‘COPD a serious health problem among the elderly’

Bhubaneswar: Amidst the clamour for clean air and a pollution free environment, an expert has said that Chronic Obstructive Pulmonary Disease (COPD) had emerged as a serious health problem among the elderly.

“Though smoking is responsible for approximately 80 per cent of all COPD cases, air pollution causes the condition to advance and aggravate,” Dr Gitanjali Kar, a chest physician, said in a paper at the 12th CHESTCON, the annual conference of experts in pulmonary medicine which concluded at the Institute of Medical Sciences and Sum Hospital here on Sunday.

The theme of the two-day conference this time was ‘pollution free air’.

Quoting a WHO report, Kar said around 2.4 million people died each year from causes directly attributable to air pollution while Carbon Dioxide was one of the main pollutants of the ambient air, the source being automobiles, industries and other activities which involved the burning of fossil fuel.

Pointing out that automobiles were the biggest source of air pollution, she said the same had been linked to several adverse health effects including exacerbation of asthma symptoms, diminished lung function, adverse birth outcomes and childhood cancer.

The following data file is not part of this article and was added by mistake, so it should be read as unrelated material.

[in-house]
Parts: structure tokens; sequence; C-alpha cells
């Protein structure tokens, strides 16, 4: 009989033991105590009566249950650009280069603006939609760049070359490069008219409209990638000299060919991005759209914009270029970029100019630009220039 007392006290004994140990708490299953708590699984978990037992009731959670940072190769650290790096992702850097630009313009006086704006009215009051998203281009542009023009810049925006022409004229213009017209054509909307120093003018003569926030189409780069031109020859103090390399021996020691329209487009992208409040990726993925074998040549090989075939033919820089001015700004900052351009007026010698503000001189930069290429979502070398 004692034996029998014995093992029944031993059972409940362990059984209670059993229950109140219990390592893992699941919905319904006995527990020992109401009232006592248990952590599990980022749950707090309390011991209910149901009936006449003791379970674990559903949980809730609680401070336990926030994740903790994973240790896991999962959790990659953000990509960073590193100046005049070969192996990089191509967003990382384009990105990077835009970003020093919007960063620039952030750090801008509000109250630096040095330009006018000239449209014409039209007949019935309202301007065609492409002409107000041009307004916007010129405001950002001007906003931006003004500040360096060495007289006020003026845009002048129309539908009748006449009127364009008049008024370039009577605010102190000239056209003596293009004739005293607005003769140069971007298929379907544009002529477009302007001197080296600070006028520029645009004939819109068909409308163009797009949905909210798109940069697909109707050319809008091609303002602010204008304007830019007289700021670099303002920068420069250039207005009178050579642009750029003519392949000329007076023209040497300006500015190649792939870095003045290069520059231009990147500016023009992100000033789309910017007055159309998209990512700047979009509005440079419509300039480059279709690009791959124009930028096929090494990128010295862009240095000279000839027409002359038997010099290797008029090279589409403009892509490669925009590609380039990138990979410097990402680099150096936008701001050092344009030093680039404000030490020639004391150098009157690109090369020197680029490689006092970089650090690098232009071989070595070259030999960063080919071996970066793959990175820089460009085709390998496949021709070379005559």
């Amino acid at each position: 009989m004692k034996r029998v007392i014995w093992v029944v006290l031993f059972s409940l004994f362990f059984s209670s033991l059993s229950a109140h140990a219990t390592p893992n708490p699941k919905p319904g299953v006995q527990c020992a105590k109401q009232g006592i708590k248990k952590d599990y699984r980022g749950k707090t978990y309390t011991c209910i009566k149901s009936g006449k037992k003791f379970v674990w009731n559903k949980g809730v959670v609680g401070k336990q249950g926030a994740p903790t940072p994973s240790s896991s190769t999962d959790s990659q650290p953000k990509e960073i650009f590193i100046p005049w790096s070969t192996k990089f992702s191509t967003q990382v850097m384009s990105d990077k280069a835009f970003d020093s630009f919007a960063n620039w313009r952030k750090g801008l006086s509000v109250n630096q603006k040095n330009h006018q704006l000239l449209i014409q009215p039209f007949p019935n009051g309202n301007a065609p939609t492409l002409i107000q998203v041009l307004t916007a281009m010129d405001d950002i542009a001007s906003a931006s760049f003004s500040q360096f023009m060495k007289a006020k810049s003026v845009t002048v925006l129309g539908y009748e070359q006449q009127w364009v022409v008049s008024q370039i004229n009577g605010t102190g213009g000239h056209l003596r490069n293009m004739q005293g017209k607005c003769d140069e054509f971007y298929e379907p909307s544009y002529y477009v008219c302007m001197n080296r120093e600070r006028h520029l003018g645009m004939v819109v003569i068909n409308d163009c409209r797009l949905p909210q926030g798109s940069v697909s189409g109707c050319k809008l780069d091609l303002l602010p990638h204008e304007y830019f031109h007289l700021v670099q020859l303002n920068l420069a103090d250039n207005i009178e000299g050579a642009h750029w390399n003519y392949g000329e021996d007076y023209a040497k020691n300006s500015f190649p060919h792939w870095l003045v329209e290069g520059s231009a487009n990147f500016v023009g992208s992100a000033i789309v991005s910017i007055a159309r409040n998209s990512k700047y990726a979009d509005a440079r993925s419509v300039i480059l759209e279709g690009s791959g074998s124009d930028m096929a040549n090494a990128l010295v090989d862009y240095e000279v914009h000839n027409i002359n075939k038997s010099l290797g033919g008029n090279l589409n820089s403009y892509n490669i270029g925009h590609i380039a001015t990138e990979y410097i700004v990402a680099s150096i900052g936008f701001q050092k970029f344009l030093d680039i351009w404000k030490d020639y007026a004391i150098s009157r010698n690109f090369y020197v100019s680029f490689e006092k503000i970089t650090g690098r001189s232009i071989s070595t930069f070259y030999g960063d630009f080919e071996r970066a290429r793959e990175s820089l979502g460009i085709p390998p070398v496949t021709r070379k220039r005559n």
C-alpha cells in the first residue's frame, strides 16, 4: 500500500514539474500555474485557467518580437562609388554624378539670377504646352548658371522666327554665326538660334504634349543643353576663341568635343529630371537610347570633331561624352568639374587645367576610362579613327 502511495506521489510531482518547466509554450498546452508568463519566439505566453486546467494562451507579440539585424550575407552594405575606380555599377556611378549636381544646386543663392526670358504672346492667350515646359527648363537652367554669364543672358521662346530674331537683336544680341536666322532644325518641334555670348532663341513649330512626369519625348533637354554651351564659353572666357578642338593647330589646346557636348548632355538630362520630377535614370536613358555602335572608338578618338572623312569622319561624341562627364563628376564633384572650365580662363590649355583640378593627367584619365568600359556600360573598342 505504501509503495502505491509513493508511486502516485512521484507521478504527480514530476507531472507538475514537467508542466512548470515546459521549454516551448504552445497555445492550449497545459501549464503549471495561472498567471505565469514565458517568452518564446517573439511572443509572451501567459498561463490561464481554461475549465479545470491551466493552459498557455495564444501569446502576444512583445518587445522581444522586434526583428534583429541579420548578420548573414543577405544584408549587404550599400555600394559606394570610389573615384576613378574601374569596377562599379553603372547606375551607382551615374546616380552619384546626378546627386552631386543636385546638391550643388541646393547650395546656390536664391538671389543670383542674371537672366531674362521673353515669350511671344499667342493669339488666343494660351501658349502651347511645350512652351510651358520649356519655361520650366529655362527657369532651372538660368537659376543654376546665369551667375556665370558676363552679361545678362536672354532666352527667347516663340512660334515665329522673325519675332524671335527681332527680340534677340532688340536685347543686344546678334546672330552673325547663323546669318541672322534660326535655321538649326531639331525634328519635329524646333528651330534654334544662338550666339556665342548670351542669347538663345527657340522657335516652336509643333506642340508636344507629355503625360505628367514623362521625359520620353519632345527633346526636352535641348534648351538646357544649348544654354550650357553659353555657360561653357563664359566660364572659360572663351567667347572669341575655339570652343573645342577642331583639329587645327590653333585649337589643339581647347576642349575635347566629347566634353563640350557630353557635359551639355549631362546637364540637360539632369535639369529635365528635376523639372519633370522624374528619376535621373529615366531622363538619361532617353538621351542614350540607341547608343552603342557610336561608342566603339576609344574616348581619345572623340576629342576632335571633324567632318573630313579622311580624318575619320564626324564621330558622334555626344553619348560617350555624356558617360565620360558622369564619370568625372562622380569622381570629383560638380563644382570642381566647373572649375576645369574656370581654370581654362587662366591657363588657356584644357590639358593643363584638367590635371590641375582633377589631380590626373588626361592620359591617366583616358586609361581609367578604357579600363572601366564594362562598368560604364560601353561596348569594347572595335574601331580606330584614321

However, individual reaction to air pollutants depended on the type of pollutant a person was exposed to, the degree of exposure and the individual’s health status and genetics, Dr Kar said.
The people most susceptible to air pollution included those with heart or lung diseases, pregnant women, outdoor workers, children under the age of 14 as their lungs were in developing stage and athletes who exercise vigorously outdoors.

A very effective means to reduce air pollution was the transition to renewable energy, she said.
Addressing the inaugural function as the chief guest, Prof (Dr) Amit Banerjee, vice chancellor of the SOA University said pulmonary medicine was rapidly and decisively emerging as a medical super speciality with particular emphasis on fields like sleep disorders, occupational lung disease, lung cancer and the dangerous fall out of environmental pollution, particularly leading to bronchial asthma.

He said his plea to doctors as well as medical students was to utilize the expertise and diagnostic modalities available with pulmonary medicine specialists.

Prof Narayan Mishra, President of the Odisha Chest Society presided over the session which was addressed by Prof DK Roy, Medical Director of IMS and Sum Hospital and Prof PK Mohanty, Medical Superintendent of the hospital. Prof RN Mania, organising secretary of the conference also spoke.

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